My introduction back to racing was on a very warm October morning at Priory Park, St Neots for the first Frostbite Friendly League. It was great to see so many people participating and demonstrates the healthy appetite for these type of events. To get round was an achievement, it was hard work and in hindsight I went off too fast. This event had shown me how much I’d missed running. Whilst by its very nature an individual sport the event requires a team score and this fuelled my motivation and adds to the togetherness amongst the runners.

Onto the second Frostbite Friendly League event at Bushfields, Peterborough and in the lead up tales amongst club members of this being a fast course and a large field would be assembled. Conscious of my over exuberant start a month earlier I decided to position myself further back at the start line. It seemed to do the trick and I hit the first mile mark at my target pace. I felt good and going into the last mile could see the familiar gait of Gavin Stokes in his red Ramsey vest ahead. Despite my best efforts I could not get close to him. The training was starting to pay dividend though and I was happy with the run. I had finished 44 places higher than St Neots and it was a bigger field. I’d also average under 7min per mile. Again, I qualified as a team counter and for me this is a huge motivator. Others were dependant on my performance.

The latest race instalment came in the mud bath of Hinchingbrooke Park for the third Frostbite race. In anticipation, I’d purchased a pair of ‘Trail’ shoes but nothing on my feet could have compensated for the deep claggy mud in places. It certainly was a challenge. Following my previous performances I’d set myself a target of bettering my finishing position at Bushfields. I considered times pretty irrelevant on the difficult terrain. I felt though that Gavin, an experienced season campaigner might be in my sights. Approaching the last mile or so I’d not seen Gavin and was expecting him to come surging past with the sprint finish so many had talked about. Thankfully, I’d got the better of him this time but I’m sure the competition in the middle order will continue. Again, I improved on my placing, finishing 23 places higher than the previous event and I was encouraged to see those ahead of me (Simon Mead, Steve Hall, Darren Paine, Shaun Walton, Andrew Brett and Lisa Marriott) congratulating me as I approached the finish line.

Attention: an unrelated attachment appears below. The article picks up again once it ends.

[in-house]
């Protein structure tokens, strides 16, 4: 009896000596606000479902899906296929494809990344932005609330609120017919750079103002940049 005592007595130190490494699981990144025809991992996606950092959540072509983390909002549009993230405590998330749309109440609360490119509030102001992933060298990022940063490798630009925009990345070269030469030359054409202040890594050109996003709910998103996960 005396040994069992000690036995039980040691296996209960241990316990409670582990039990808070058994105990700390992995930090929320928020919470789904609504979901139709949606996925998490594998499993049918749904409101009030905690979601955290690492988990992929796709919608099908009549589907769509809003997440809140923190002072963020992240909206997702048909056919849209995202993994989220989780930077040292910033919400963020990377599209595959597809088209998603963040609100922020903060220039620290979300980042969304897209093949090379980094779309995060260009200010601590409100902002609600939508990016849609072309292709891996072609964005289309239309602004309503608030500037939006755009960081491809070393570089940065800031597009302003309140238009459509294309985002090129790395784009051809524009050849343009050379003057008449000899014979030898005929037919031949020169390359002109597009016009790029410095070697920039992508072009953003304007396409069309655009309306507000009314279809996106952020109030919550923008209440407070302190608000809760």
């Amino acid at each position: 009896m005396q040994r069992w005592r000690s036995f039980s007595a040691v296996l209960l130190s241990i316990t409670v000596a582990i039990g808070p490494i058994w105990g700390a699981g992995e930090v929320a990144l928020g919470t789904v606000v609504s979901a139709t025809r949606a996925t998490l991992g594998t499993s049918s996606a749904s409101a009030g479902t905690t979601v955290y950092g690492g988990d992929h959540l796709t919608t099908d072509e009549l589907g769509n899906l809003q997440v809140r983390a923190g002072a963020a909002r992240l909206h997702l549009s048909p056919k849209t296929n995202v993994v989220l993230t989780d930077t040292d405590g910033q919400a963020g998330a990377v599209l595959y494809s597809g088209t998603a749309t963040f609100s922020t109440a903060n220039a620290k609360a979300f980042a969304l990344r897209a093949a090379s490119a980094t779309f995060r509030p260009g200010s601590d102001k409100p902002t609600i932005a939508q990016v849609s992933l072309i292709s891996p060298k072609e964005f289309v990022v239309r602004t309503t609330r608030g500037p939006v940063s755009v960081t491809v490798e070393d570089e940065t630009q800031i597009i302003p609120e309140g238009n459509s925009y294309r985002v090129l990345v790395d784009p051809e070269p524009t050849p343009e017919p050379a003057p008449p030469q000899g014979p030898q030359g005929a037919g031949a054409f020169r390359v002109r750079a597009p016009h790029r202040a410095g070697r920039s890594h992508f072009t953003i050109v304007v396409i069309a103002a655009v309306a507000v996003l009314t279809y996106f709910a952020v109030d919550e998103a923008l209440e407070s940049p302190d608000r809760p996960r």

As 2015 approaches I hope to continue improvements in the Frostbite League and would like to crack the top 100, run some 10km’s, 10 mile races, possibly a half marathon and hopefully run in some of the team relay events.

I have found Ramsey Road Runners to be a very friendly welcoming club, incredibly encouraging and there is a great atmosphere on the Monday and Wednesday club nights and at races. Thank you to all those people who make it happen and seeing so many juniors turning up on a Wednesday night bodes well for the future of the club.

Merry Christmas and Happy New Year to you all. Good luck in 2015.

Neil